The latest news regarding new home sales falling to an eight-month low in June spilled over into the government debt space as the benchmark Treasury yields ticked lower on Wednesday. The yield on the benchmark 10-year Treasury notched down to 2.943% at as of 2:15 p.m. ET and the yield on the 30-year Treasury bond dipped to 3.07%.
In addition to the June decline reported by the Commerce Department, sales were revised lower for the previous month. Back-to-back declines, particularly when summer typically marks an uptick in real estate activity points to possible weakness in the real estate market.
The Commerce Department reported new home sales dropped 5.3 percent to a seasonally adjusted annual rate of 631,000 units in June–its lowest level since October 2017. May’s sales pace was revised down to 666,000 units from an initial report of 689,000 units.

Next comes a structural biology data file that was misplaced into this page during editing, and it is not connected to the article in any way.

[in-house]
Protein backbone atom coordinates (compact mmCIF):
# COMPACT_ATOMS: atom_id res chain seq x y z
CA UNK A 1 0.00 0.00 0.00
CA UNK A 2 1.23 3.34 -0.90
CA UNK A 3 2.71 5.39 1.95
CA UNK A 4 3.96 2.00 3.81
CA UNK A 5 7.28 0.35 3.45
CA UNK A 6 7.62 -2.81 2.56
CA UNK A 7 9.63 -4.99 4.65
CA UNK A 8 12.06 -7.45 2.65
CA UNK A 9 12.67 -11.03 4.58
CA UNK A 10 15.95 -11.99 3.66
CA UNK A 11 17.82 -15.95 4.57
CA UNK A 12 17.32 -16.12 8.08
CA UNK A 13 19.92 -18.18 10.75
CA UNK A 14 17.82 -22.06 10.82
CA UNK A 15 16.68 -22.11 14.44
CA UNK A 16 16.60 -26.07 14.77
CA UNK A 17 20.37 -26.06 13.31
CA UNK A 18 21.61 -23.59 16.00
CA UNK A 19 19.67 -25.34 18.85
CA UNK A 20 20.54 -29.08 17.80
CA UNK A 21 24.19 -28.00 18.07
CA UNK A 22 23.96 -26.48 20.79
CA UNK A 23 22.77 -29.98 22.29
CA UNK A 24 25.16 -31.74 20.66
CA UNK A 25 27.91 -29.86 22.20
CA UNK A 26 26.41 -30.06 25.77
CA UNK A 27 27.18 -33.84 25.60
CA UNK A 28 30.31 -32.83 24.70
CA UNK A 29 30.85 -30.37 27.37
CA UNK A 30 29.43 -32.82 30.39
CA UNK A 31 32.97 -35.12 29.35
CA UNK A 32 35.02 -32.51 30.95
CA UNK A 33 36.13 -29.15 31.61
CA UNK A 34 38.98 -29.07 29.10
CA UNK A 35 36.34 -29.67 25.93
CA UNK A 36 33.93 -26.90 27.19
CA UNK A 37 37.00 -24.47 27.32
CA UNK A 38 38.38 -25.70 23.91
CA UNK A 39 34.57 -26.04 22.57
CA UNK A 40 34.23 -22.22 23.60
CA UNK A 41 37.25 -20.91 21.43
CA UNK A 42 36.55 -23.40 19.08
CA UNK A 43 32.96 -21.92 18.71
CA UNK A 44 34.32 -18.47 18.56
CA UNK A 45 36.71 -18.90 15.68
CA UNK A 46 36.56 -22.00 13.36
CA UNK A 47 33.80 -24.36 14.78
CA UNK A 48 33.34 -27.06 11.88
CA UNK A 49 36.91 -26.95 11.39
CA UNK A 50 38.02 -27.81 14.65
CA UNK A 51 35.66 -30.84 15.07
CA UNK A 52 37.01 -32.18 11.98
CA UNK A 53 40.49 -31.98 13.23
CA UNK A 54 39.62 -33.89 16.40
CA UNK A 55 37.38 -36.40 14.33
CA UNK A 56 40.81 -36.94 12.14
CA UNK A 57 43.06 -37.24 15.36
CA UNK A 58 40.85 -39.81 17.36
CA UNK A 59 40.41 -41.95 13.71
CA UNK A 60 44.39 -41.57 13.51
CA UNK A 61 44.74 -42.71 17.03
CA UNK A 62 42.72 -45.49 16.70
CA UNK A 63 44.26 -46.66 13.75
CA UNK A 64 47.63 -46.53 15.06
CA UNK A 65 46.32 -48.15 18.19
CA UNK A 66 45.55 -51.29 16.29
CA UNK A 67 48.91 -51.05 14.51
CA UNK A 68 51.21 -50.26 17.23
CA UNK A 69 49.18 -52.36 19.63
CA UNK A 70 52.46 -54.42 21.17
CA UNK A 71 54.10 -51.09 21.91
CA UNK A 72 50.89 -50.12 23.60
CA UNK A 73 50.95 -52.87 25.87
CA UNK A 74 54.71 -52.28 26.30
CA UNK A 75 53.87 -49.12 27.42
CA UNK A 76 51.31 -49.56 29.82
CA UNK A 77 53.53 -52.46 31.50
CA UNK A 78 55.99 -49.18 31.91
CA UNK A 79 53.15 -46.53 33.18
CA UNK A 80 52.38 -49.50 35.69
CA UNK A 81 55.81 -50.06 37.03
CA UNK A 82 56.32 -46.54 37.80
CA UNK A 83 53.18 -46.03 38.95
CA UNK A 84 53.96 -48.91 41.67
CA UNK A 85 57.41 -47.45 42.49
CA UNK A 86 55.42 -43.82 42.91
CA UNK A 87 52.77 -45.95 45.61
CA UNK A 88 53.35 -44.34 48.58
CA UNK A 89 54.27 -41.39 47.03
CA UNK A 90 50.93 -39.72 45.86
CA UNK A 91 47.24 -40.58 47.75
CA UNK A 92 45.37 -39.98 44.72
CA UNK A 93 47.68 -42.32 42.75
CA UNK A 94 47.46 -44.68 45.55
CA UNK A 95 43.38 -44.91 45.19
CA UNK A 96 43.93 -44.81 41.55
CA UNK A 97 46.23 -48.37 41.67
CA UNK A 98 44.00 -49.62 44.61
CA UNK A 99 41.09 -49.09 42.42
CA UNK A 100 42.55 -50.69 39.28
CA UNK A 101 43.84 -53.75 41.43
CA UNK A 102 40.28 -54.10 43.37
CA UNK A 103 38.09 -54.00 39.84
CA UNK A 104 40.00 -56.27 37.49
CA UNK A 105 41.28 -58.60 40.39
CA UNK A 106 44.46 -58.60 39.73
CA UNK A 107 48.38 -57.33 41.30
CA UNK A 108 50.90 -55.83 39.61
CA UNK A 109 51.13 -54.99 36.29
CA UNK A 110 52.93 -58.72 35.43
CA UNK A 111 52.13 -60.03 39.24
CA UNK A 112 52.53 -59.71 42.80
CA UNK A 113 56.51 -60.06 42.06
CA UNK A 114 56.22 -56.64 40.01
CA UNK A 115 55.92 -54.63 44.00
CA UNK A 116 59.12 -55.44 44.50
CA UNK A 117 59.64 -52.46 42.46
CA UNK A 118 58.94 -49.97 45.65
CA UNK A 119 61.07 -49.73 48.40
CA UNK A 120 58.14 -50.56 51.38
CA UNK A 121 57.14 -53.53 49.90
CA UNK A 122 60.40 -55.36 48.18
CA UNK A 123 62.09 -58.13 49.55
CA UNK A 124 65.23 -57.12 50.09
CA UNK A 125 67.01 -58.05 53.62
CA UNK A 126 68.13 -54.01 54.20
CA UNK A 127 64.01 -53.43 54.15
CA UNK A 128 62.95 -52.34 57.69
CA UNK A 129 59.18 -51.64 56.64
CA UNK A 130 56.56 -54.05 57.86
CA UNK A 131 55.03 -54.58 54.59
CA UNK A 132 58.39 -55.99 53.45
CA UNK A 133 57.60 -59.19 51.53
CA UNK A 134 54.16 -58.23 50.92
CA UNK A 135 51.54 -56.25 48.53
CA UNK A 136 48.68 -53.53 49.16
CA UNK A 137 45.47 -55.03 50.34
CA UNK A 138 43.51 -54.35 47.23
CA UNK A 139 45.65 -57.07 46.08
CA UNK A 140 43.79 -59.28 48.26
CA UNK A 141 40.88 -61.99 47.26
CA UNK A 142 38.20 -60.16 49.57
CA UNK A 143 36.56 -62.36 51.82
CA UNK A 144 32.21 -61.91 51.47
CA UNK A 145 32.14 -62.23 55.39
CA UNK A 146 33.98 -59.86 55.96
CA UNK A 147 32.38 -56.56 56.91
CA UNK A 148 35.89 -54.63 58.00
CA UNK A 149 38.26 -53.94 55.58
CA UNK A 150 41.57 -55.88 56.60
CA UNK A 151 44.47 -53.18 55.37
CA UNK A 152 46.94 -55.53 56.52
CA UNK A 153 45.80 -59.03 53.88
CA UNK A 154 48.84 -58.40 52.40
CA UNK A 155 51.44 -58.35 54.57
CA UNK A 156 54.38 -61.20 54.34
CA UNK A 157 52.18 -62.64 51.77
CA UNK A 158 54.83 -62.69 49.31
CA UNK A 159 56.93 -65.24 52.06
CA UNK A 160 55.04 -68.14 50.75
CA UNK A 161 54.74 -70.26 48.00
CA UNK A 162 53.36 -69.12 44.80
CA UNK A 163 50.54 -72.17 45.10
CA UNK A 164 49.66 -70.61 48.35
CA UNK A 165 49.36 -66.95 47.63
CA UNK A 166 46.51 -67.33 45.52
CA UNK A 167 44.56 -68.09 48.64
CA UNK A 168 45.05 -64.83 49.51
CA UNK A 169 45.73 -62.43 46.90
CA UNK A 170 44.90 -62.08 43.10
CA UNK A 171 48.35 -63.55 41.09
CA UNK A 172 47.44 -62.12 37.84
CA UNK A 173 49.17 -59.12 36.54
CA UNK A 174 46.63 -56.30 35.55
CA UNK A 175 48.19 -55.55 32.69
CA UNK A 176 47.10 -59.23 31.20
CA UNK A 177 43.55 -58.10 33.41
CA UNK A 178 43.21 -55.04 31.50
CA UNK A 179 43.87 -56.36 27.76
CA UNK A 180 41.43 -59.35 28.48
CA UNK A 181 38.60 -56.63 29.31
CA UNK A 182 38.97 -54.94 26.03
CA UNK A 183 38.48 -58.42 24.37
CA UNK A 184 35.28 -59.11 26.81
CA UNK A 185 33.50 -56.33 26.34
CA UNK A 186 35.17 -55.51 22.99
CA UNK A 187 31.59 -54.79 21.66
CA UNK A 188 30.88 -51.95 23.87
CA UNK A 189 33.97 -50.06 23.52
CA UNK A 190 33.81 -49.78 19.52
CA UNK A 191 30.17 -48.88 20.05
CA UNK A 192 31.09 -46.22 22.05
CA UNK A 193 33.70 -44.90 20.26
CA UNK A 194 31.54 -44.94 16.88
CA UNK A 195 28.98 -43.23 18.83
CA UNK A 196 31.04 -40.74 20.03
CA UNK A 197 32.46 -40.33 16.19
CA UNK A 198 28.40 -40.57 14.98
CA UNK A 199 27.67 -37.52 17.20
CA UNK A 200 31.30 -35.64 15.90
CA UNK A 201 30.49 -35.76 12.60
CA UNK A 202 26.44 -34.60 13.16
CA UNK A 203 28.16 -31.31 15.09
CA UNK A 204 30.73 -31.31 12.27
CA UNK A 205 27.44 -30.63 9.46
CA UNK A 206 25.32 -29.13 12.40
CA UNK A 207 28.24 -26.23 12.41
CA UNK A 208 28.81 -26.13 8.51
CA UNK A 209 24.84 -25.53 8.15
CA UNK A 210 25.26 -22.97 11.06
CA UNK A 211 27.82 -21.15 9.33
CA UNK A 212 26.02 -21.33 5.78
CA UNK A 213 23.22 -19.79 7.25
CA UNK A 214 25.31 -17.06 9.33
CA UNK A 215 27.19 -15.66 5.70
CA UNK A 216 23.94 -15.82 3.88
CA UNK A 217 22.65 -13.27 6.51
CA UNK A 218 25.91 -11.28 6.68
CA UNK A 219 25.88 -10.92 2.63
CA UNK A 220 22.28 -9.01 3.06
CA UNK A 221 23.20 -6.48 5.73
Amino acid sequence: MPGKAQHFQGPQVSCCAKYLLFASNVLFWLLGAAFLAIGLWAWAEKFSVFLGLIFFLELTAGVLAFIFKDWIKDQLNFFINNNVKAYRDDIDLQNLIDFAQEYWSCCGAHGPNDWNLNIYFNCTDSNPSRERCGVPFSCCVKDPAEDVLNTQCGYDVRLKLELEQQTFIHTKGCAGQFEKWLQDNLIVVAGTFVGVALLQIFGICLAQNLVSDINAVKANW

Further weakness in the housing market is corroborated with homebuilding falling to a nine-month low in June and existing home sales declining for a third straight month. Furthermore, building permits dropped to a nine-month low in June.
Issues related to rising building material costs, shortages of land and shortages in labor are to blame for a lower housing supply, putting upward pressure on prices and discouraging new home buyers. Though real estate has sector-specific implications, it also affects the broad market as it constitutes between 15% to 18% of GDP, according to the National Association of Home Builders.